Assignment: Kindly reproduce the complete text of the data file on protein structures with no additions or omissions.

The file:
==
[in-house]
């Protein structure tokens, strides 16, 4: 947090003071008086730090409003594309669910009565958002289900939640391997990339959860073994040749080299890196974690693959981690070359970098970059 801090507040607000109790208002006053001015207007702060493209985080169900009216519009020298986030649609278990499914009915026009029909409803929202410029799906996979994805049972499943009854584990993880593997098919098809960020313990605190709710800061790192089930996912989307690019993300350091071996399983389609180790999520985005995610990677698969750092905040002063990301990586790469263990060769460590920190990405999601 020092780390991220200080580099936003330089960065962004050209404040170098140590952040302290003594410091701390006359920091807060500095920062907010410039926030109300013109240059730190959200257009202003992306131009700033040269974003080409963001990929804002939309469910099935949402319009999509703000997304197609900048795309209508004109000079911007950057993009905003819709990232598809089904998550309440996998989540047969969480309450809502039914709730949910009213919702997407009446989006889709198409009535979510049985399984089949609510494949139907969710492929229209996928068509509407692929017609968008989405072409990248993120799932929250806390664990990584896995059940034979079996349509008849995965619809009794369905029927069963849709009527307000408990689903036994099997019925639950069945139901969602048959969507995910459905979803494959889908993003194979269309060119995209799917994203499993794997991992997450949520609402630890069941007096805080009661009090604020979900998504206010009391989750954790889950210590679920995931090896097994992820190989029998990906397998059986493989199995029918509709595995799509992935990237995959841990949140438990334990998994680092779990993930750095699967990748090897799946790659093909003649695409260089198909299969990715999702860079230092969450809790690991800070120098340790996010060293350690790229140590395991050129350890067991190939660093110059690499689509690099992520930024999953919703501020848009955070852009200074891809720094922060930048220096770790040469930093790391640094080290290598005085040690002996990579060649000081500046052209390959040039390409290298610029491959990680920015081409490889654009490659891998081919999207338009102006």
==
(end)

[in-house]
């Protein structure tokens, strides 16, 4: 947090003071008086730090409003594309669910009565958002289900939640391997990339959860073994040749080299890196974690693959981690070359970098970059 801090507040607000109790208002006053001015207007702060493209985080169900009216519009020298986030649609278990499914009915026009029909409803929202410029799906996979994805049972499943009854584990993880593997098919098809960020313990605190709710800061790192089930996912989307690019993300350091071996399983389609180790999520985005995610990677698969750092905040002063990301990586790469263990060769460590920190990405999601 020092780390991220200080580099936003330089960065962004050209404040170098140590952040302290003594410091701390006359920091807060500095920062907010410039926030109300013109240059730190959200257009202003992306131009700033040269974003080409963001990929804002939309469910099935949402319009999509703000997304197609900048795309209508004109000079911007950057993009905003819709990232598809089904998550309440996998989540047969969480309450809502039914709730949910009213919702997407009446989006889709198409009535979510049985399984089949609510494949139907969710492929229209996928068509509407692929017609968008989405072409990248993120799932929250806390664990990584896995059940034979079996349509008849995965619809009794369905029927069963849709009527307000408990689903036994099997019925639950069945139901969602048959969507995910459905979803494959889908993003194979269309060119995209799917994203499993794997991992997450949520609402630890069941007096805080009661009090604020979900998504206010009391989750954790889950210590679920995931090896097994992820190989029998990906397998059986493989199995029918509709595995799509992935990237995959841990949140438990334990998994680092779990993930750095699967990748090897799946790659093909003649695409260089198909299969990715999702860079230092969450809790690991800070120098340790996010060293350690790229140590395991050129350890067991190939660093110059690499689509690099992520930024999953919703501020848009955070852009200074891809720094922060930048220096770790040469930093790391640094080290290598005085040690002996990579060649000081500046052209390959040039390409290298610029491959990680920015081409490889654009490659891998081919999207338009102006």